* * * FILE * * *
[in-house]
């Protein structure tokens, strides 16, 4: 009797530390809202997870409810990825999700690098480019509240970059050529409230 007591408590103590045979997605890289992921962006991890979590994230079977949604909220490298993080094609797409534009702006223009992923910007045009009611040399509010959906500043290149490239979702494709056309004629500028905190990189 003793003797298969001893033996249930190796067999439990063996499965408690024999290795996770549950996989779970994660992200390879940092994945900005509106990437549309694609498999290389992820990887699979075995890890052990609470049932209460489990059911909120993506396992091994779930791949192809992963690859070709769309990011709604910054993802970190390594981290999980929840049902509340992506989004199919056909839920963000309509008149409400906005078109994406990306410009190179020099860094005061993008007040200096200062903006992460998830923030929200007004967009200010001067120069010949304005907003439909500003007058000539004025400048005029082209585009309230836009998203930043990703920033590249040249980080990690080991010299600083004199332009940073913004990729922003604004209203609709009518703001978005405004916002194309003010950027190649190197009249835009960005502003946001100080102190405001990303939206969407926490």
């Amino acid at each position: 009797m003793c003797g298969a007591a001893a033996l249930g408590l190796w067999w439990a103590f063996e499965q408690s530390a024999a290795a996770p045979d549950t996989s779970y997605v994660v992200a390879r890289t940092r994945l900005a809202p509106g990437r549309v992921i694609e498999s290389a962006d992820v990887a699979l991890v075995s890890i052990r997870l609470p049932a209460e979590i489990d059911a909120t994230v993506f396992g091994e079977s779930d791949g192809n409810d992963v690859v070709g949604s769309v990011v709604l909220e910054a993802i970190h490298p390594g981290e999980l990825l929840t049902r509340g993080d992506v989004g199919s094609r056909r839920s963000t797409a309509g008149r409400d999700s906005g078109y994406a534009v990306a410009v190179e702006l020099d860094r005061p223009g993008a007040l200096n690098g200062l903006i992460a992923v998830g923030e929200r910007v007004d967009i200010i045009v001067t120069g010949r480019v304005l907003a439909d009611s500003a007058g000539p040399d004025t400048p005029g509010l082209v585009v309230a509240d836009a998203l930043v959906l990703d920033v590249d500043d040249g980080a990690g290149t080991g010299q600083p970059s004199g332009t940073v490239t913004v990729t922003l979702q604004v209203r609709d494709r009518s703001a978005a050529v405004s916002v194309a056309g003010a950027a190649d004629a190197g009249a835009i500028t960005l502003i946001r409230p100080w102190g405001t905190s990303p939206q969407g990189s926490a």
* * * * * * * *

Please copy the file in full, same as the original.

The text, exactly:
[in-house]
């Protein structure tokens, strides 16, 4: 009797530390809202997870409810990825999700690098480019509240970059050529409230 007591408590103590045979997605890289992921962006991890979590994230079977949604909220490298993080094609797409534009702006223009992923910007045009009611040399509010959906500043290149490239979702494709056309004629500028905190990189 003793003797298969001893033996249930190796067999439990063996499965408690024999290795996770549950996989779970994660992200390879940092994945900005509106990437549309694609498999290389992820990887699979075995890890052990609470049932209460489990059911909120993506396992091994779930791949192809992963690859070709769309990011709604910054993802970190390594981290999980929840049902509340992506989004199919056909839920963000309509008149409400906005078109994406990306410009190179020099860094005061993008007040200096200062903006992460998830923030929200007004967009200010001067120069010949304005907003439909500003007058000539004025400048005029082209585009309230836009998203930043990703920033590249040249980080990690080991010299600083004199332009940073913004990729922003604004209203609709009518703001978005405004916002194309003010950027190649190197009249835009960005502003946001100080102190405001990303939206969407926490």
């Amino acid at each position: 009797m003793c003797g298969a007591a001893a033996l249930g408590l190796w067999w439990a103590f063996e499965q408690s530390a024999a290795a996770p045979d549950t996989s779970y997605v994660v992200a390879r890289t940092r994945l900005a809202p509106g990437r549309v992921i694609e498999s290389a962006d992820v990887a699979l991890v075995s890890i052990r997870l609470p049932a209460e979590i489990d059911a909120t994230v993506f396992g091994e079977s779930d791949g192809n409810d992963v690859v070709g949604s769309v990011v709604l909220e910054a993802i970190h490298p390594g981290e999980l990825l929840t049902r509340g993080d992506v989004g199919s094609r056909r839920s963000t797409a309509g008149r409400d999700s906005g078109y994406a534009v990306a410009v190179e702006l020099d860094r005061p223009g993008a007040l200096n690098g200062l903006i992460a992923v998830g923030e929200r910007v007004d967009i200010i045009v001067t120069g010949r480019v304005l907003a439909d009611s500003a007058g000539p040399d004025t400048p005029g509010l082209v585009v309230a509240d836009a998203l930043v959906l990703d920033v590249d500043d040249g980080a990690g290149t080991g010299q600083p970059s004199g332009t940073v490239t913004v990729t922003l979702q604004v209203r609709d494709r009518s703001a978005a050529v405004s916002v194309a056309g003010a950027a190649d004629a190197g009249a835009i500028t960005l502003i946001r409230p100080w102190g405001t905190s990303p939206q969407g990189s926490a």